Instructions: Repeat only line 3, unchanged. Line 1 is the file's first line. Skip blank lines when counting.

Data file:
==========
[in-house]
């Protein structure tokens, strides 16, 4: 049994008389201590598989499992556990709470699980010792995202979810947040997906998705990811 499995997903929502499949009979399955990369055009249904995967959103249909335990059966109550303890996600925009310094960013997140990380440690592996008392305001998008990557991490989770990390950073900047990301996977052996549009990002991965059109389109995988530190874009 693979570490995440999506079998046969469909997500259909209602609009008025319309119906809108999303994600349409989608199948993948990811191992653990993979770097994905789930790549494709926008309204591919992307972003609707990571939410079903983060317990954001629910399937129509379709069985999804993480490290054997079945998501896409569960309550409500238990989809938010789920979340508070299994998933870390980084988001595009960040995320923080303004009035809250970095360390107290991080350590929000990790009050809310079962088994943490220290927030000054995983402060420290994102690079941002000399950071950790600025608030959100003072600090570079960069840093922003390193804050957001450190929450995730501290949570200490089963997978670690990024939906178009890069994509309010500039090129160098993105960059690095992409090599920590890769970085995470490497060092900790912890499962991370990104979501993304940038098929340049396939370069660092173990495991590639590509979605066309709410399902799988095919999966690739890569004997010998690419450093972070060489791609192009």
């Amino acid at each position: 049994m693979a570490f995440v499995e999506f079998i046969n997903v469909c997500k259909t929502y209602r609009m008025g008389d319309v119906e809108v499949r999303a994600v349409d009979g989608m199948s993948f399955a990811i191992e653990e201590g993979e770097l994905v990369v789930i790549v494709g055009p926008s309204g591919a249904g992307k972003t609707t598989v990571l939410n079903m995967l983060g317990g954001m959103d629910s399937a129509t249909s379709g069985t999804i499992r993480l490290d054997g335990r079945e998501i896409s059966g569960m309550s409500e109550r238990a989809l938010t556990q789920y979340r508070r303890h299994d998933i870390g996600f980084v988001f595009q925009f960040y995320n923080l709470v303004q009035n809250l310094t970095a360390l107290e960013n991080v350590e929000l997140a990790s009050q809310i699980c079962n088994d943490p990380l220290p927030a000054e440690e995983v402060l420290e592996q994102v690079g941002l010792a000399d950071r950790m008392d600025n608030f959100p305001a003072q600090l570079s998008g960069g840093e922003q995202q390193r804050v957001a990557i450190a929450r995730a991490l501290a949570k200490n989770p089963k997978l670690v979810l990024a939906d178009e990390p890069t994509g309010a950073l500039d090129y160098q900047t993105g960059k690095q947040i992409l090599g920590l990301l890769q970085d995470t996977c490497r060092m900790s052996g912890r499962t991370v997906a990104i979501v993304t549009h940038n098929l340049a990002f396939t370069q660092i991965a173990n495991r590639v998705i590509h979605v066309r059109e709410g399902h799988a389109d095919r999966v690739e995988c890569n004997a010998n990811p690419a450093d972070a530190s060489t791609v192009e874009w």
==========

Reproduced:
């Amino acid at each position: 049994m693979a570490f995440v499995e999506f079998i046969n997903v469909c997500k259909t929502y209602r609009m008025g008389d319309v119906e809108v499949r999303a994600v349409d009979g989608m199948s993948f399955a990811i191992e653990e201590g993979e770097l994905v990369v789930i790549v494709g055009p926008s309204g591919a249904g992307k972003t609707t598989v990571l939410n079903m995967l983060g317990g954001m959103d629910s399937a129509t249909s379709g069985t999804i499992r993480l490290d054997g335990r079945e998501i896409s059966g569960m309550s409500e109550r238990a989809l938010t556990q789920y979340r508070r303890h299994d998933i870390g996600f980084v988001f595009q925009f960040y995320n923080l709470v303004q009035n809250l310094t970095a360390l107290e960013n991080v350590e929000l997140a990790s009050q809310i699980c079962n088994d943490p990380l220290p927030a000054e440690e995983v402060l420290e592996q994102v690079g941002l010792a000399d950071r950790m008392d600025n608030f959100p305001a003072q600090l570079s998008g960069g840093e922003q995202q390193r804050v957001a990557i450190a929450r995730a991490l501290a949570k200490n989770p089963k997978l670690v979810l990024a939906d178009e990390p890069t994509g309010a950073l500039d090129y160098q900047t993105g960059k690095q947040i992409l090599g920590l990301l890769q970085d995470t996977c490497r060092m900790s052996g912890r499962t991370v997906a990104i979501v993304t549009h940038n098929l340049a990002f396939t370069q660092i991965a173990n495991r590639v998705i590509h979605v066309r059109e709410g399902h799988a389109d095919r999966v690739e995988c890569n004997a010998n990811p690419a450093d972070a530190s060489t791609v192009e874009w």